In line with their model, the authors recommend that a person is more likely to achieve long-term weight loss by modifying diet quality rather than reducing total calorie intake.

“Trying to count calories (adding those you’ve eaten, and subtracting those that you may have burned in physical activity) is fraught with challenges in terms of accuracy, and this can be easily “gamed” so that people think they are doing the right thing, but they really are not accurately assessing these two components […] leading to poor results,” added Dr. Gardner.

The authors suggest that adhering to a diet consisting of low GI foods can lead to weight loss by reducing hunger and increasing energy levels. The authors note:

“A practical strategy is to substitute high-glycemic load foods (refined grains, potato products, concentrated sugars) with high fat foods (e.g., nuts, seeds, avocado, olive oil), allowing for moderate intake of total carbohydrates from whole kernel grains, whole fruits, legumes, and nonstarchy vegetables.”

Dr. Gardner warned that dietary advice recommending strict low carbohydrate intake sometimes involves a limited intake of healthy carbohydrates.

He said, ”I feel that a shortcoming is when this gets carried over into avoiding legumes (beans, lentils, pulses, etc.), whole fruits, and whole grains. Those are carbohydrate-rich food groups that the Dietary Guidelines for Americans, the American Heart Association, the American Cancer Society, the World Health Organization, and the Food and Agriculture Organization of the United Nations recommend. Those are the sources of good quality carbohydrates (low GI and good sources of fiber). I think recommending limiting those food sources is dangerous and will have adverse health consequences.”

The arguments about the validity of the CIM and the EBM have been divisive and adversarial.

“The field of obesity should embrace paradigm clash as an essential step forward. Toward this end, investigators should, first, refrain from hyperbolic claims to have disproven (or proven) alternative explanations of the obesity pandemic,” suggest the authors.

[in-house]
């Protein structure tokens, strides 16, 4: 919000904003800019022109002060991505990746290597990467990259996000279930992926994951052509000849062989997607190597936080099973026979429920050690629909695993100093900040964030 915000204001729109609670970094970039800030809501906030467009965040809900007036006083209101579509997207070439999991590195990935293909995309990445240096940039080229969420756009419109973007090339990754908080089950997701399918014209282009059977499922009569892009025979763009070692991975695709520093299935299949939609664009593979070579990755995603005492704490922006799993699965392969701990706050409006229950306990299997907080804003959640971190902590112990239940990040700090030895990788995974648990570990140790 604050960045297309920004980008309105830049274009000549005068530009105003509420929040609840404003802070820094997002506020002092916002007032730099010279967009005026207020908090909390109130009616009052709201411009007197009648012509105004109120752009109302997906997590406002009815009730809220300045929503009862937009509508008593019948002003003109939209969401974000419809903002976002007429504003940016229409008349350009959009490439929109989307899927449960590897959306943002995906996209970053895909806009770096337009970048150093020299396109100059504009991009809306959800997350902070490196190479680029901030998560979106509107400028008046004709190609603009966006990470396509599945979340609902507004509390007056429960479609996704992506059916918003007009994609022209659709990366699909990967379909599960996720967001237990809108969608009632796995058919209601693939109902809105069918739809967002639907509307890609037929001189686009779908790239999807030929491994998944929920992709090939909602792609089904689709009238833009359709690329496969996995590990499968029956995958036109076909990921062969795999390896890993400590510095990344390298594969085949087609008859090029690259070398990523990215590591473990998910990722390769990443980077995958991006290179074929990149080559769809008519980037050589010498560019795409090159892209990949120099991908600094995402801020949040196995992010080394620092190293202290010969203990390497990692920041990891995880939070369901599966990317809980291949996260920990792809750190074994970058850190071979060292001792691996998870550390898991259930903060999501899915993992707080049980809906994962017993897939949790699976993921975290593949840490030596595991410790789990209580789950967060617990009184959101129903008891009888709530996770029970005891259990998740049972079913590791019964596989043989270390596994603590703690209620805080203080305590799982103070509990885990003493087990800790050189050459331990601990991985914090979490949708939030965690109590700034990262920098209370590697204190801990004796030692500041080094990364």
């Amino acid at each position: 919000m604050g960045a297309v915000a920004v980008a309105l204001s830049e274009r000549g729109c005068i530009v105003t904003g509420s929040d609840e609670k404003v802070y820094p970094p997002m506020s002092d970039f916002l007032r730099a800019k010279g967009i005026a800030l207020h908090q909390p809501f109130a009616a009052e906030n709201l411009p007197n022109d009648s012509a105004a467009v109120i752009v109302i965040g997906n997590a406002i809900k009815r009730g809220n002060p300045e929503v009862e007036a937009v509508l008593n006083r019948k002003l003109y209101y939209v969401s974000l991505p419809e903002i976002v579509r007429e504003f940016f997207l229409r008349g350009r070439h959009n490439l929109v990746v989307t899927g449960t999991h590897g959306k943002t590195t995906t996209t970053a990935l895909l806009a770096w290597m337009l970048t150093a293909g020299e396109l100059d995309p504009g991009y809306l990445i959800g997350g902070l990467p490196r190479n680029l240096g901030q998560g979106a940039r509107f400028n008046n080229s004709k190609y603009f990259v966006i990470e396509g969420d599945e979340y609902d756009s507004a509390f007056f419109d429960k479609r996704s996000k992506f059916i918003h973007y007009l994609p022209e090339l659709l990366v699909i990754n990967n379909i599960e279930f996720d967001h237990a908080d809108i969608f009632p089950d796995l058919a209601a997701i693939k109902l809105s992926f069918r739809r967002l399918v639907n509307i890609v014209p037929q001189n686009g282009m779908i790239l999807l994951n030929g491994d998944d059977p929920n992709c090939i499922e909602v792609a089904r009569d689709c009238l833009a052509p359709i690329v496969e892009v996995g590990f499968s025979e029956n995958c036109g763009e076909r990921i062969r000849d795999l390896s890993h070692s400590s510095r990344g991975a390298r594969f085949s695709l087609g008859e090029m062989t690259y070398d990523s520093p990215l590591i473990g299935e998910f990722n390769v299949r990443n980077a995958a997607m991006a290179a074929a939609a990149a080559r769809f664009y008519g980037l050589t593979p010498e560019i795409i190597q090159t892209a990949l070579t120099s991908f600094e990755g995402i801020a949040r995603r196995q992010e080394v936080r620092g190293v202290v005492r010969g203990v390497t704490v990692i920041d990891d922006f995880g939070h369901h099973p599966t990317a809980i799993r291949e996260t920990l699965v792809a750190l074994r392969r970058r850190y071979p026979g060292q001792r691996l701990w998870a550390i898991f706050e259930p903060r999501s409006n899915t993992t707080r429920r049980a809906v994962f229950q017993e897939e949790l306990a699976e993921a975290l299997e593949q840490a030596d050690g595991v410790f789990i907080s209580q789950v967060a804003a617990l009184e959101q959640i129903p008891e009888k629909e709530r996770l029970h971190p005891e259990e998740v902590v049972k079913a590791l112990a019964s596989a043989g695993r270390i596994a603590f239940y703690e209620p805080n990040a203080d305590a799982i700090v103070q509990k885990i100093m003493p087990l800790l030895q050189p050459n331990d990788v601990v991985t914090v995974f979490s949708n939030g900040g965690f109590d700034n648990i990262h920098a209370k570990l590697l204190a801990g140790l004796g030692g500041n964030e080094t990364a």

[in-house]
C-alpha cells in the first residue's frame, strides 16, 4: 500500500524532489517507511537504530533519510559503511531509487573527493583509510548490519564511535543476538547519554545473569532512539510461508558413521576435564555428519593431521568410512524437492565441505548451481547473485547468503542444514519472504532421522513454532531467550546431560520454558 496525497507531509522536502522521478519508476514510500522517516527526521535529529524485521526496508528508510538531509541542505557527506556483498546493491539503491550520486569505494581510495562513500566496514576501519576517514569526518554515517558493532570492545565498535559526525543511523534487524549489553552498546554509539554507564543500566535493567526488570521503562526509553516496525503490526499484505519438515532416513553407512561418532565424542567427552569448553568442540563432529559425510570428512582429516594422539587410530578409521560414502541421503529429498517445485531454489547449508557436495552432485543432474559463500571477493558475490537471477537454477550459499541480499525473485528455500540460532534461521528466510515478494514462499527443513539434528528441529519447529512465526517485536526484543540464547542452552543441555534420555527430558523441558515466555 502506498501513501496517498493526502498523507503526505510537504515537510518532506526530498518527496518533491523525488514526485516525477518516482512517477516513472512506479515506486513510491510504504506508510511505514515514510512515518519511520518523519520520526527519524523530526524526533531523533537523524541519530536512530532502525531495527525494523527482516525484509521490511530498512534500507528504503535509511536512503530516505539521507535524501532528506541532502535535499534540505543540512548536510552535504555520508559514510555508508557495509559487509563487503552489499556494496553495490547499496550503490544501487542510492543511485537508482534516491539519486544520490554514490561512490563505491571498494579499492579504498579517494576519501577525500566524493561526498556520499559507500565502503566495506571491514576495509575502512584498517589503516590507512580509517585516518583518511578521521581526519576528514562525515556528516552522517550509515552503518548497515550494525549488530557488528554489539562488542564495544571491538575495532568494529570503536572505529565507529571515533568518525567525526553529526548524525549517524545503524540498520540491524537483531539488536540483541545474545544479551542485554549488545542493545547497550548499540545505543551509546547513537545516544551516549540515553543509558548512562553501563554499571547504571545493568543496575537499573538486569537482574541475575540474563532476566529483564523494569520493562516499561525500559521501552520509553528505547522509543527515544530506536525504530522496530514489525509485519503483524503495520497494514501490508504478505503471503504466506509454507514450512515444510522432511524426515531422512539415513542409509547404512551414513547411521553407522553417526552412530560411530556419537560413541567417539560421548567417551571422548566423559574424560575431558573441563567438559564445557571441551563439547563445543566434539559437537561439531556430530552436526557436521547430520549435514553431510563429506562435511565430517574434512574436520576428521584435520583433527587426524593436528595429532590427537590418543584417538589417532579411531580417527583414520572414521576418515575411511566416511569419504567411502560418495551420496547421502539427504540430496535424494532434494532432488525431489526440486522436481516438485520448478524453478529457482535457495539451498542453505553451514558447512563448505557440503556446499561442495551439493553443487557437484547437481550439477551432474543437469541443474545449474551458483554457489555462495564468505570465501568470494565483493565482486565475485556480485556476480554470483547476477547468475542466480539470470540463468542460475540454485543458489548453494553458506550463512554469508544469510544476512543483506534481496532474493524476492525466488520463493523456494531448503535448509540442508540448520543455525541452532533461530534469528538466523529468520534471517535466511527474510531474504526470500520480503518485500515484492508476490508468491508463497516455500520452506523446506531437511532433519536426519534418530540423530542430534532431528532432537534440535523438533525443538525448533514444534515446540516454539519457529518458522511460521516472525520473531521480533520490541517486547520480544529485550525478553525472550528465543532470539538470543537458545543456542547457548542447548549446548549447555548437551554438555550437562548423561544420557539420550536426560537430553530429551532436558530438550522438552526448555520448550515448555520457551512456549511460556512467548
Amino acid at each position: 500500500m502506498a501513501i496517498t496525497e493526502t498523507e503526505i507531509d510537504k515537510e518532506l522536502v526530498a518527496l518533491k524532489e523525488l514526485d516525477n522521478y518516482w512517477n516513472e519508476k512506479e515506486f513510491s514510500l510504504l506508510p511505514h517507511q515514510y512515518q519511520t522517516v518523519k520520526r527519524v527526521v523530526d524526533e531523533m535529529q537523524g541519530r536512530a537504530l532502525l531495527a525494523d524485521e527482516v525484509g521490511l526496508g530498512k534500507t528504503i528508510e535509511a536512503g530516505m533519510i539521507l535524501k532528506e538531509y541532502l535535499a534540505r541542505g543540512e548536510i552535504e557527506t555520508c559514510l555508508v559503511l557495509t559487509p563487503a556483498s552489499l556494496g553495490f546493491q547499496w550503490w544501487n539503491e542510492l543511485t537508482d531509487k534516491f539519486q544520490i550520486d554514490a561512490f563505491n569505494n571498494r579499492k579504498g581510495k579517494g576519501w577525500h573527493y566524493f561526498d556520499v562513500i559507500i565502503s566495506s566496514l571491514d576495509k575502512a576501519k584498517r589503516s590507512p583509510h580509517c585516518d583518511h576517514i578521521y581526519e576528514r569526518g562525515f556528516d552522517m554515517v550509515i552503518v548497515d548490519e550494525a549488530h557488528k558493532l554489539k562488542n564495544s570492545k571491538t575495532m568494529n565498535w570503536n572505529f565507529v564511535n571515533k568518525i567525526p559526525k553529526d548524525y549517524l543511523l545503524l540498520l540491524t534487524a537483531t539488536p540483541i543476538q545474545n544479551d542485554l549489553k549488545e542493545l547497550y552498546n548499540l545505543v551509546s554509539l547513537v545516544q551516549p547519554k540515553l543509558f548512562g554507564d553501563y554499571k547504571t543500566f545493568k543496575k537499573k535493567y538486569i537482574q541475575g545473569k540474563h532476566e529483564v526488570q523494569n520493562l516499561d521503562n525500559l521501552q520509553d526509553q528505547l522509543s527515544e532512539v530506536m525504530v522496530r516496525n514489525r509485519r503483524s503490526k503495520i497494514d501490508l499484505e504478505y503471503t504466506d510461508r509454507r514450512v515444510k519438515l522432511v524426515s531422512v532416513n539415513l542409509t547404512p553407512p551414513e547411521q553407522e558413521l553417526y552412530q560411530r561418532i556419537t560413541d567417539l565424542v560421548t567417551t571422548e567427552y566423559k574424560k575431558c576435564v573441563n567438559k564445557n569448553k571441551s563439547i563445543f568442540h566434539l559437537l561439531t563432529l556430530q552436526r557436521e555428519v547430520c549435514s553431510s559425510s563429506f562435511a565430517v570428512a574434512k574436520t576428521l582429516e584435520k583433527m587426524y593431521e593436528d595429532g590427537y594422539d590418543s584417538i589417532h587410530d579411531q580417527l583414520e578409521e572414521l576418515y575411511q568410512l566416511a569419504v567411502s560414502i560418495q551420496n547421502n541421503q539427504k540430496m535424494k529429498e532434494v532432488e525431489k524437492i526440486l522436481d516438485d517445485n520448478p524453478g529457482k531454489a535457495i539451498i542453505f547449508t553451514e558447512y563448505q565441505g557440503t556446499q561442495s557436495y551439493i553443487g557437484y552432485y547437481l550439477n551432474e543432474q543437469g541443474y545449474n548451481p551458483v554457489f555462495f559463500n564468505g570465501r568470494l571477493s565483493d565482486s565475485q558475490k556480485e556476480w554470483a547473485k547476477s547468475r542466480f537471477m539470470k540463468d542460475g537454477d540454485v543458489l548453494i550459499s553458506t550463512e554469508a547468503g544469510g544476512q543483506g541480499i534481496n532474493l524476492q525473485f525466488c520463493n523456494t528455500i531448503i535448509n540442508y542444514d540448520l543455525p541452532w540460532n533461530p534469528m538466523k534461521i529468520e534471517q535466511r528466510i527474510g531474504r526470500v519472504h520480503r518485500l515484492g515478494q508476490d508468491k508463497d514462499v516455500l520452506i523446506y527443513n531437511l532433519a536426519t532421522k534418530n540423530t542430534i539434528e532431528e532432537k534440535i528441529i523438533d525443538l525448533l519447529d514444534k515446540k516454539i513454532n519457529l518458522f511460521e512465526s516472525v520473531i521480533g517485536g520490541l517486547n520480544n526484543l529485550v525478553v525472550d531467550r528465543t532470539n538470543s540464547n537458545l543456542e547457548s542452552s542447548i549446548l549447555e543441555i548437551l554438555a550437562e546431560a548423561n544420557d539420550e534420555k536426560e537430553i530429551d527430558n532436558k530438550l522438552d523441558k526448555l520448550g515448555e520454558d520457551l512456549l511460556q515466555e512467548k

The authors also recommend “collaborations among scientists with diverse viewpoints to test predictions in rigorous and unbiased research and […] depersonalize the debate, scrupulously avoiding ad hominem argument. Rigorous research using complementary designs will be needed to resolve the debate, clarify a middle ground, or point the way to new explanatory models that better encompass the evidence.”

While there is substantial disagreement in the scientific community, there seems to be an agreement regarding the need to reduce the consumption of processed food.

Dr. Gardner noted, “I would like to see proponents of both EBM and CIM get together and make it clear that there is substantial agreement on reducing the intake of added sugars and refined grains in the diet as a major priority for addressing the obesity epidemic. I believe hearing this kind of agreement would be very beneficial for the public who is understandably confused.”

“If you want to dive into insulin secretion/resistance, fuel partitioning, ultra-processed vs. unprocessed, basal metabolic rate, lean vs. adipose tissue, ad libitum vs. isocaloric […] we can continue to discuss what small differences we might find around the periphery or fringe that could help some people to fine-tune their eating behaviors […].”

“[B]ut this pales in comparison to cutting back drastically on added sugars and refined grains […] which everyone agrees on, and which makes up 42% of the calories in the U.S. diet.”